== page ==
He argued that mobile is a self-service banking channel for consumers and the role of market participants, such as IT vendors or banks, is to enable its consumption.
Mobile technology has certainly become an increasing dominant presence in the financial services industry over the past 18 months, as consumer behavioural trends cross over into the corporate world. At the conference its impact was blatantly obvious - the majority of attendees spent the sessions tapping away either on a smartphone or tablet.
Statistics quoted by in Liz Lumley, Finextraâs special projects editor, presented statistics emphasising the impact of mobile on the banking world since 2010.
Gartnerâs figures, which were quoted in Ernst & Youngâs Mobile Money 2011 Report (1), showed that the greatest anticipated increase in the amount of mobile payment (m-payments) users is in the Asia Pacific region - up from 41.8 million to 62.8 million users in 2010. A study by Pew Research Centre (2) showed that a fifth of so-called âGeneration Yâ have used a mobile device to make a payment. Both sets of statistics show that growth lies in new areas - both in terms of region and user demographic.
Despite the enthusiasm for this new technology, there are still potential issues, as the massive BlackBerry outage last week demonstrated.
Lumley said that key concerns for the market place are based around security and standards. âThere is a need for collaboration by banks, vendors and regulators in the area to agree on how this innovative technology is going to be monitored,â she explained.
As the banking world continues to get to grips with this new technology, she said, there were four key points surrounding the m-banking debate at this point in time:
1. Discussion should no longer be based around how or why mobile payments will happen, but when.
2. Banks, telecos and other market participants (e.g. Google) need to collaborate and agree on standards.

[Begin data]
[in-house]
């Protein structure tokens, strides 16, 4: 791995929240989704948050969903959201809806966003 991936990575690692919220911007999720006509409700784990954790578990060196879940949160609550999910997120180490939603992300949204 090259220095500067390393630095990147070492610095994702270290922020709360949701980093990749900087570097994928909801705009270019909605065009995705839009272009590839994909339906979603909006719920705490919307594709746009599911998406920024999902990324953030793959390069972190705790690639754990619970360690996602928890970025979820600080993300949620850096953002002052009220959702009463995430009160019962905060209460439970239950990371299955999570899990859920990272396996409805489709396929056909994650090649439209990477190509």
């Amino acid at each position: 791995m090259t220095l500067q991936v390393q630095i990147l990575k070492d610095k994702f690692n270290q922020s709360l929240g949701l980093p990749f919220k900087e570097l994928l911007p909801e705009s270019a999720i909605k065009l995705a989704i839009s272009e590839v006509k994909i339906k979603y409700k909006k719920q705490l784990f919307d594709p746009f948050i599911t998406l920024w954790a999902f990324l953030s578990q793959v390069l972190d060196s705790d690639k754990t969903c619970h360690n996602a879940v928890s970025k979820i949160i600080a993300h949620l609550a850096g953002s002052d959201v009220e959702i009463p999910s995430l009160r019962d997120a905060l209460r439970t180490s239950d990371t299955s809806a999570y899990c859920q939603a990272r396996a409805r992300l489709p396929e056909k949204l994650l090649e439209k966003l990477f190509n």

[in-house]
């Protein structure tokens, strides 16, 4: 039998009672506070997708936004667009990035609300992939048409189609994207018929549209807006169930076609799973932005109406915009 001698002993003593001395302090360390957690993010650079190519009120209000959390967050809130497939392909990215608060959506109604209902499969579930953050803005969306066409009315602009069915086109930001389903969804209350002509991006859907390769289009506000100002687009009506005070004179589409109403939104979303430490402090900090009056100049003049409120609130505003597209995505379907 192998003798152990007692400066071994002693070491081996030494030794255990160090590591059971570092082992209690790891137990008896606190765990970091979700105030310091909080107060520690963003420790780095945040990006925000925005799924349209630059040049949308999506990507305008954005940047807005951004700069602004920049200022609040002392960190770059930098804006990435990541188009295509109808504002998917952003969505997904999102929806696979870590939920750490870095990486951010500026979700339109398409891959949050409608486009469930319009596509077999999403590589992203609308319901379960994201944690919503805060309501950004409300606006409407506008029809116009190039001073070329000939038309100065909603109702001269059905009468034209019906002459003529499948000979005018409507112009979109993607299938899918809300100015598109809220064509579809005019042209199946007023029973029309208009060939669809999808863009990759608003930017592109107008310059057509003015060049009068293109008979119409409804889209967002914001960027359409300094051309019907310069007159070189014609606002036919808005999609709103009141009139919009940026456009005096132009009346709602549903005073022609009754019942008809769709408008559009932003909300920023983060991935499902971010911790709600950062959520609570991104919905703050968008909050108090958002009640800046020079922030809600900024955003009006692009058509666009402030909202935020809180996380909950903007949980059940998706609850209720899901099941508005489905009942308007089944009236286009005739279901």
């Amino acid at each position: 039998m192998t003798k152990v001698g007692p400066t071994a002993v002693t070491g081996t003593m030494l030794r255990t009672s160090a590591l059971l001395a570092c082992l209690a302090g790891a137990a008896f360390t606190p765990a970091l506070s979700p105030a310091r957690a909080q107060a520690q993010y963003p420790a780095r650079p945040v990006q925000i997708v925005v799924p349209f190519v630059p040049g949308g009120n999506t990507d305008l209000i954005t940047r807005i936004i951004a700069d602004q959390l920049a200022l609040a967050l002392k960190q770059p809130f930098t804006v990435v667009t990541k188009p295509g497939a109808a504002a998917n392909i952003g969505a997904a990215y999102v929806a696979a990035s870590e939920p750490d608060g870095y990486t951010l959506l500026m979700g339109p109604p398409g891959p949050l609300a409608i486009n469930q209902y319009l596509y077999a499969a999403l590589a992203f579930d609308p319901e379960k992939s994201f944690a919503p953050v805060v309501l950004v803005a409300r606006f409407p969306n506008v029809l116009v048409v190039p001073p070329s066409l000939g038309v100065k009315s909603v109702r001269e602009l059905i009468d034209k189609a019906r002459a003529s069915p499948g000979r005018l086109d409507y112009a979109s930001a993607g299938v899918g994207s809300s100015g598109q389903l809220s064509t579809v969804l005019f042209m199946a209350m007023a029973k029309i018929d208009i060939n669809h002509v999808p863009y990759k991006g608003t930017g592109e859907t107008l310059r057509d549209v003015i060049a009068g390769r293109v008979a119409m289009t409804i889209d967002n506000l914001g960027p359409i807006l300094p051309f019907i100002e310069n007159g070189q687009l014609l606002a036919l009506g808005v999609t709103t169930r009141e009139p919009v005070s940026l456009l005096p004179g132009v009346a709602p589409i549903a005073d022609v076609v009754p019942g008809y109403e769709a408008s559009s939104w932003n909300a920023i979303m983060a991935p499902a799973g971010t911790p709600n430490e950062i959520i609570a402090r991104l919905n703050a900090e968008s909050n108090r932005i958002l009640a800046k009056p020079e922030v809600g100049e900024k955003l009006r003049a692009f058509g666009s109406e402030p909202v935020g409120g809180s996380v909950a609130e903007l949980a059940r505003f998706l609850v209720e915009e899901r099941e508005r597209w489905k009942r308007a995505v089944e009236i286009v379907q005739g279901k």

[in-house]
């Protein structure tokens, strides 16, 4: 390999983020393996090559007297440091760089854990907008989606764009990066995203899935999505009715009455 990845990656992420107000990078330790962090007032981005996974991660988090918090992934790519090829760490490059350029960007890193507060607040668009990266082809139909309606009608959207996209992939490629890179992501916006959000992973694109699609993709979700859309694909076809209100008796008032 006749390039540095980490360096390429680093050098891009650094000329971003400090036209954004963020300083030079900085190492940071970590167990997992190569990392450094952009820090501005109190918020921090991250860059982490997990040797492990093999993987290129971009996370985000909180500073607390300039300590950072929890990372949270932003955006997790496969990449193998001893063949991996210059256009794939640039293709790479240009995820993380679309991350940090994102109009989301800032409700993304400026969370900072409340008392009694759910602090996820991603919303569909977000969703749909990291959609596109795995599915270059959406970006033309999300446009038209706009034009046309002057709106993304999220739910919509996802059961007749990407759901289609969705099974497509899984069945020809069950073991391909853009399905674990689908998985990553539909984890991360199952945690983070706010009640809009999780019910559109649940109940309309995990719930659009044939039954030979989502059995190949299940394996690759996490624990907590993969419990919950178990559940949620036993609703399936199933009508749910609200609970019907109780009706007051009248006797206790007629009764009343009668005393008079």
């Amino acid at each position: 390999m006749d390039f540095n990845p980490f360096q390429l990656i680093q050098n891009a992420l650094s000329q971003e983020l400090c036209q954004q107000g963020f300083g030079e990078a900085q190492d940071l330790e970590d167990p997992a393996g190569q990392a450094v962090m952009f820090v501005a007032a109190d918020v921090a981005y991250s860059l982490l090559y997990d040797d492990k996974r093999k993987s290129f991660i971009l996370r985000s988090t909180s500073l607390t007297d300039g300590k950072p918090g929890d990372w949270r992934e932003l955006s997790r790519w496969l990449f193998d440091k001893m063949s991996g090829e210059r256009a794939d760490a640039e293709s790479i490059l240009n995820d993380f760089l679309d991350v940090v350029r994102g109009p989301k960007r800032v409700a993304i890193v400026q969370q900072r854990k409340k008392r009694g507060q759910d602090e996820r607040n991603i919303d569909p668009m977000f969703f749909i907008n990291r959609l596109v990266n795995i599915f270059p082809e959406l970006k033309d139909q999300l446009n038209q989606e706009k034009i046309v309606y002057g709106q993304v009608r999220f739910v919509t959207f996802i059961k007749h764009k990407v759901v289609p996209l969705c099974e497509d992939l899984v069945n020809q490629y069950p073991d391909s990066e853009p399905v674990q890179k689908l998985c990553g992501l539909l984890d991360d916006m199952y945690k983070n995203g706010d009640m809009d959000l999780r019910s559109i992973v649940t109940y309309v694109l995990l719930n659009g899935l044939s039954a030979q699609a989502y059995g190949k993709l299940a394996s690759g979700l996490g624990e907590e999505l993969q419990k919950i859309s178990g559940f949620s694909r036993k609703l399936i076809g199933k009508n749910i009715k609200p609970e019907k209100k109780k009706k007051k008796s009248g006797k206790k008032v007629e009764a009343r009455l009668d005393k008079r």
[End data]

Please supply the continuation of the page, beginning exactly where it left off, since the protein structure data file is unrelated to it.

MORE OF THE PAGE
3. Emerging and Eastern economies are key areas for growth.
4. Innovations in the retail banking sphere will influence the development of technology in other areas.
Tim Harford, a Financial Times journalist and economics author, delivered the key note address in the main room earlier in the afternoon. He used his speech to compare the global financial crisis to disasters seen on an oil rig or a nuclear reactor.
âRisky infrastructures and systems, in both financial industries and engineering sectors, are characterised by complexity and tight coupling,â he explained.
Harford warned that too much regulation can sometimes be worse than too little. Risk compensation can ostensibly lead to increased safety but can mean participants create risk through less cautious behavious. He likened this to the introduction of airbags in automobiles, saying that when these safety devices were introduced, the number of drivers killed in accidents went down while the number of pedestrians deaths went up.
The journalist outlined a number of recommendations for the financial services industry to manage risk more effectively;
1. Banks need to raise capital through equity rather than debt.
2. Greater investment in contingent convertible bonds (CCBs).
3. Recommendations in the Vickerâs Commission surrounding reducing the size of banks should be followed.
4. More effective bankruptcy resolution laws/contingency plans are required.
5. Employees and non-financial regulators/commentators need a platform in order to spot risks.
He concluded by saying that in any system, be it financial or not, accidents will happen. Effective risk solutions need to be capable of minimising the impact of this potential volatility.
By Jim Ottewill
(1.) Ernst&Young Mobile Money 2011 Report
(2.) Pew Research Report